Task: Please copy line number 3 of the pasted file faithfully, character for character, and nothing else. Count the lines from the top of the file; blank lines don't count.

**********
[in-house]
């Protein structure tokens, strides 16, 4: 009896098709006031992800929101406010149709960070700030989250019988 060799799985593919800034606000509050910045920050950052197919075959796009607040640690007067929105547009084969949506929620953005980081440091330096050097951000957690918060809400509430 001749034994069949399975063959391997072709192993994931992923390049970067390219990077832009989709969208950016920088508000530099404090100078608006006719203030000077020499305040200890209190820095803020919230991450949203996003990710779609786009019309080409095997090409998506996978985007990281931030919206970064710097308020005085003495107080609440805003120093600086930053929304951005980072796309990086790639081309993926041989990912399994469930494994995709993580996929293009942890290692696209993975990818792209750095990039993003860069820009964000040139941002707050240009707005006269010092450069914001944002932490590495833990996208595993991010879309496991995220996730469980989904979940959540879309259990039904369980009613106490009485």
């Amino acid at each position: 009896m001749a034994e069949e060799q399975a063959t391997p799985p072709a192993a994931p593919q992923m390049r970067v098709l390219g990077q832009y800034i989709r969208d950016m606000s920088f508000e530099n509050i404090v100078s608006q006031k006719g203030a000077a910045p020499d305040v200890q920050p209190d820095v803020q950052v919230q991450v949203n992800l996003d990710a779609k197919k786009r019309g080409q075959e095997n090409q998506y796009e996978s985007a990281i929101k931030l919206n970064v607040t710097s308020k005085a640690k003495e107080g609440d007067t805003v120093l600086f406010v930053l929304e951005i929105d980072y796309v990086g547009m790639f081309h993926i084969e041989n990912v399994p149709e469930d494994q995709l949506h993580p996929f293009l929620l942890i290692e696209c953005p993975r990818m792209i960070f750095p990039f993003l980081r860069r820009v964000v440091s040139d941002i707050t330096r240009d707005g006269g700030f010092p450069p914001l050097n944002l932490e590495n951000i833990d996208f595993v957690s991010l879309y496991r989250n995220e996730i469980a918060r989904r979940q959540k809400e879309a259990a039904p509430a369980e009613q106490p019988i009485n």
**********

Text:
């Amino acid at each position: 009896m001749a034994e069949e060799q399975a063959t391997p799985p072709a192993a994931p593919q992923m390049r970067v098709l390219g990077q832009y800034i989709r969208d950016m606000s920088f508000e530099n509050i404090v100078s608006q006031k006719g203030a000077a910045p020499d305040v200890q920050p209190d820095v803020q950052v919230q991450v949203n992800l996003d990710a779609k197919k786009r019309g080409q075959e095997n090409q998506y796009e996978s985007a990281i929101k931030l919206n970064v607040t710097s308020k005085a640690k003495e107080g609440d007067t805003v120093l600086f406010v930053l929304e951005i929105d980072y796309v990086g547009m790639f081309h993926i084969e041989n990912v399994p149709e469930d494994q995709l949506h993580p996929f293009l929620l942890i290692e696209c953005p993975r990818m792209i960070f750095p990039f993003l980081r860069r820009v964000v440091s040139d941002i707050t330096r240009d707005g006269g700030f010092p450069p914001l050097n944002l932490e590495n951000i833990d996208f595993v957690s991010l879309y496991r989250n995220e996730i469980a918060r989904r979940q959540k809400e879309a259990a039904p509430a369980e009613q106490p019988i009485n």